- God gave a gracious answer to Solomon's prayer. The mercies of God to sinners are made known in a manner well suited to impress all who receive them, with his majesty and holiness. The people worshipped and praised God. When he manifests himself as a consuming Fire to sinners, his people can rejoice in him as their Light. Nay, they had reason to say, that God was good in this. It is of the Lord's mercies we are not consumed, but the sacrifice in our stead, for which we should be very thankful. And whoever beholds with true faith, the Saviour agonizing and dying for man's sin, will, by that view, find his godly sorrow enlarged, his hatred of sin increased, his soul made more watchful, and his life more holy. Solomon prosperously effected all he designed, for adorning both God's house and his own. Those who begin with the service of God, are likely to go on successfully in their own affairs. It was Solomon's praise, that what he undertook, he went through with; it was by the grace of God that he prospered in it. Let us then stand in awe, and sin not. Let us fear the Lord's displeasure, hope in his mercy, and walk in his commandments.

2 Chronicles 7 Commentary - Commentary Critical and Explanatory on the Whole Bible

CHAPTER 7

2 Chronicles 7:1-3 . GOD GIVES TESTIMONY TO SOLOMON'S PRAYER; THE PEOPLE WORSHIP.

1. the fire came down from heaven, and consumed the burnt offering--Every act of worship was accompanied by a sacrifice. The preternatural stream of fire kindled the mass of flesh, and was a token of the divine acceptance of Solomon's prayer 1 Kings 18:38 ).
the glory of the Lord filled the house--The cloud, which was the symbol of God's presence and majesty, filled the interior of the temple ( Exodus 40:35 ).

2. the priests could not enter--Both from awe of the miraculous fire that was burning on the altar and from the dense cloud that enveloped the sanctuary, they were unable for some time to perform their usual functions But afterwards, their courage and confidence being revived, they approached the altar and busied themselves in the offering of an immense number of sacrifices.

3. all the children of Israel . . . bowed themselves with their faces to the ground upon the pavement--This form of prostration (that of lying on one's knees with the forehead touching the earth), is the manner in which the Hebrews, and Orientals in general, express the most profound sentiments of reverence and humility. The courts of the temple were densely crowded on the occasion, and the immense multitude threw themselves on the ground. What led the Israelites suddenly to assume that prostrate attitude on the occasion referred to, was the spectacle of the symbolical cloud slowly and majestically descending upon the temple, and then entering it.

2 Chronicles 7:4-11 . SOLOMON'S SACRIFICES.

4. Then the king and all the people offered sacrifices--Whether the individual worshippers slaughtered their own cattle, or a certain portion of the vast number of the Levitical order in attendance performed that work, as they sometimes did, in either case the offerings were made through the priests, who presented the blood and the fat upon the altar

5, 6. so the king and all the people dedicated the house of God--The ceremonial of dedication consisted principally in the introduction of the ark into the temple, and in the sacrificial offerings that were made on a scale of magnitude suitable to the extraordinary occasion. All present, the king, the people, and the priests, took part according to their respective stations in the performance of the solemn service. The duty, of course, devolved chiefly on the priests, and hence in proceeding to describe their several departments of work, the historian says, generally, "the priests waited on their offices." While great numbers would be occupied with the preparation and offering of the victims, others sounded with their trumpets, and the different bands of the Levites praised the Lord with vocal and instrumental music, by Psalms 136:1-26 , the hundred thirty-sixth Psalm, the oft-recurring chorus of which is, "for His mercy endureth for ever."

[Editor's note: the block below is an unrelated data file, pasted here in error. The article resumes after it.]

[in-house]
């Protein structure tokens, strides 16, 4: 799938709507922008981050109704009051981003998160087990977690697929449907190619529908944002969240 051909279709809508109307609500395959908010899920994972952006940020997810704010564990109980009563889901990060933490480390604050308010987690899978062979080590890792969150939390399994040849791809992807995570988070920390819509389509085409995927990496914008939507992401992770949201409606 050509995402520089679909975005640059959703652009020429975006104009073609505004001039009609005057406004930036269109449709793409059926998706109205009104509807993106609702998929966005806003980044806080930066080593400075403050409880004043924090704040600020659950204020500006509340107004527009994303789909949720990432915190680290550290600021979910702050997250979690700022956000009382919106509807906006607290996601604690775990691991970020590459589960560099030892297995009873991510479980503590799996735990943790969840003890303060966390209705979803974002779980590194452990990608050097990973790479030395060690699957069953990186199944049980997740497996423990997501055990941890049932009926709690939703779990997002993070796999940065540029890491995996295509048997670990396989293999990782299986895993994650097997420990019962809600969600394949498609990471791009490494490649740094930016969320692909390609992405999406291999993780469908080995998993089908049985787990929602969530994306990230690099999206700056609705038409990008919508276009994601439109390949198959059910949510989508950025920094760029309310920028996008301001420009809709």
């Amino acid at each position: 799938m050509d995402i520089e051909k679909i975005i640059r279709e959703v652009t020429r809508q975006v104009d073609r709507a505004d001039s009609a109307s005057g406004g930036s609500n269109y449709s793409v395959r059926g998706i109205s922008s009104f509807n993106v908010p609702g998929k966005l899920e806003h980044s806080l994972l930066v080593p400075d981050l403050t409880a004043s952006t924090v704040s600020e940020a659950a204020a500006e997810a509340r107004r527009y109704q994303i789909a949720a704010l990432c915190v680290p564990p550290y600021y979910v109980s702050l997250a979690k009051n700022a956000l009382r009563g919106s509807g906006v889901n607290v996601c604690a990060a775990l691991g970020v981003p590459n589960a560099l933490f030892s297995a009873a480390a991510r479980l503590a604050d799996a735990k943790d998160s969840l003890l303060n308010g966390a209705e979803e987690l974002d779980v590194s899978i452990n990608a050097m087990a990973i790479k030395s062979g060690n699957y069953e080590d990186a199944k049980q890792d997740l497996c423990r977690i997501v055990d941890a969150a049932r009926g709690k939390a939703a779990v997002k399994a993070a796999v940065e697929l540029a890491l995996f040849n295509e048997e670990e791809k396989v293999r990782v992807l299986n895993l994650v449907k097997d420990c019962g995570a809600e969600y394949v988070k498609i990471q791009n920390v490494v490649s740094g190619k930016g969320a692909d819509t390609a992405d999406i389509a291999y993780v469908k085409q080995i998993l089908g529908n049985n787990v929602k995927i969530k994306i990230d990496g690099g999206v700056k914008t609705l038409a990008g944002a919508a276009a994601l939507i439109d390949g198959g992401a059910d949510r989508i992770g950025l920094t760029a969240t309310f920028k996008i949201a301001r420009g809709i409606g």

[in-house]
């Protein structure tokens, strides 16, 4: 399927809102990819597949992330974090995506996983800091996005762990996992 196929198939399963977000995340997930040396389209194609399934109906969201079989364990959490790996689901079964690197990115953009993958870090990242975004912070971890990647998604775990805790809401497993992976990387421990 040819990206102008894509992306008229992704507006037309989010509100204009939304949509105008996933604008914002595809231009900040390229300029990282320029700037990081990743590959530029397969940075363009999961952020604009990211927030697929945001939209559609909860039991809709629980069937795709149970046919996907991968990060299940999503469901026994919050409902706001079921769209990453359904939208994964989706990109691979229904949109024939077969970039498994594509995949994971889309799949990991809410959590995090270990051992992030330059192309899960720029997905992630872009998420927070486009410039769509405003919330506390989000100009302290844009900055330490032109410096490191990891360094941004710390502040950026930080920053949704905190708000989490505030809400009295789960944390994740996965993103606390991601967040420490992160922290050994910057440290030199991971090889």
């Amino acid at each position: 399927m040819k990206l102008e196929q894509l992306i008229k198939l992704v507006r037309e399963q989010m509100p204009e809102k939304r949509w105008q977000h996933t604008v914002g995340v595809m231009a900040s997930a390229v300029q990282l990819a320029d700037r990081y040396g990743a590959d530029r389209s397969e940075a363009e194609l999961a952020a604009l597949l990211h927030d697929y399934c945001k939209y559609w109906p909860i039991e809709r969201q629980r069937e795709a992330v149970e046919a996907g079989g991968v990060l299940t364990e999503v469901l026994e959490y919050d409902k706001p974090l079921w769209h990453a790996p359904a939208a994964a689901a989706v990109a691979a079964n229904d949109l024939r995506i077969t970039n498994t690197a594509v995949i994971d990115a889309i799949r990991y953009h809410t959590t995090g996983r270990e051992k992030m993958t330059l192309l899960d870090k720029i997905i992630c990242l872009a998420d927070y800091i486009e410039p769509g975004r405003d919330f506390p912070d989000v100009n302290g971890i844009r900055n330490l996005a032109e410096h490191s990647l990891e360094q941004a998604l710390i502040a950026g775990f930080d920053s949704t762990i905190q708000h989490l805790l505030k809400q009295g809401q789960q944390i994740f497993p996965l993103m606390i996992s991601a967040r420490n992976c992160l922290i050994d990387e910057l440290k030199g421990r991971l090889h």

7. Solomon hallowed the middle of the court--On this extraordinary occasion, when a larger number of animals were offered than one altar and the usual place of rings to which the animals were bound would admit, the whole space was taken in that was between the place of rings and the west end of the court to be used as a temporary place for additional altars. On that part of the spacious court holocausts were burning all round.

8. Solomon kept the feast seven days--The time chosen for the dedication of the temple was immediately previous to the feast of tabernacles harvest, corresponding to our September and October, lasted seven days, and during so prolonged a festival there was time afforded for the offering of the immense sacrifices enumerated. A large proportion of these were peace offerings, which afforded to the people the means of festive enjoyment.
all Israel . . . from the entering in of Hamath--that is, the defile at Lebanon.
unto the river of Egypt--that is, Rhinocorura, now El-Arish, the south boundary of Palestine.

10. on the three and twentieth day of the seventh month--This was the last day of the feast of tabernacles.

2 Chronicles 7:12-22 . GOD APPEARS TO HIM.

12. the Lord appeared to Solomon by The dedication of the temple must have been an occasion of intense national interest to Solomon and his subjects. Nor was the interest merely temporary or local. The record of it is read and thought of with an interest that is undiminished by the lapse of time. The fact that this was the only temple of all nations in which the true God was worshipped imparts a moral grandeur to the scene and prepares the mind for the sublime prayer that was offered at the dedication. The pure theism of that prayer--its acknowledgment of the unity of God as well as of His moral perfections in providence and grace, came from the same divine source as the miraculous fire. They indicated sentiments and feelings of exalted and spiritual devotion, which sprang not from the unaided mind of man, but from the fountain of revelation. The reality of the divine presence was attested by the miracle, and that miracle stamped the seal of truth upon the theology of the temple-worship.